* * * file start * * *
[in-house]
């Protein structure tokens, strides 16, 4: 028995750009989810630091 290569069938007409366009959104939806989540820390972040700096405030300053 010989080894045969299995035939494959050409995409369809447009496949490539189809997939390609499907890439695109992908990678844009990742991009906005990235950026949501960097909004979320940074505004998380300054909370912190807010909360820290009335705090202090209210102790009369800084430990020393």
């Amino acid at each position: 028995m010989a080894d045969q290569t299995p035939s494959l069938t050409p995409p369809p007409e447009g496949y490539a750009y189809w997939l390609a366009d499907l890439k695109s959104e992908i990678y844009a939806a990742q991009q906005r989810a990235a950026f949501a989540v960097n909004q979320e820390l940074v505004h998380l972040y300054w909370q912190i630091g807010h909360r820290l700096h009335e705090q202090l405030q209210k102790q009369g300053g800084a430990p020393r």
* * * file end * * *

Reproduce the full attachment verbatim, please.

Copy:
[in-house]
């Protein structure tokens, strides 16, 4: 028995750009989810630091 290569069938007409366009959104939806989540820390972040700096405030300053 010989080894045969299995035939494959050409995409369809447009496949490539189809997939390609499907890439695109992908990678844009990742991009906005990235950026949501960097909004979320940074505004998380300054909370912190807010909360820290009335705090202090209210102790009369800084430990020393």
């Amino acid at each position: 028995m010989a080894d045969q290569t299995p035939s494959l069938t050409p995409p369809p007409e447009g496949y490539a750009y189809w997939l390609a366009d499907l890439k695109s959104e992908i990678y844009a939806a990742q991009q906005r989810a990235a950026f949501a989540v960097n909004q979320e820390l940074v505004h998380l972040y300054w909370q912190i630091g807010h909360r820290l700096h009335e705090q202090l405030q209210k102790q009369g300053g800084a430990p020393r």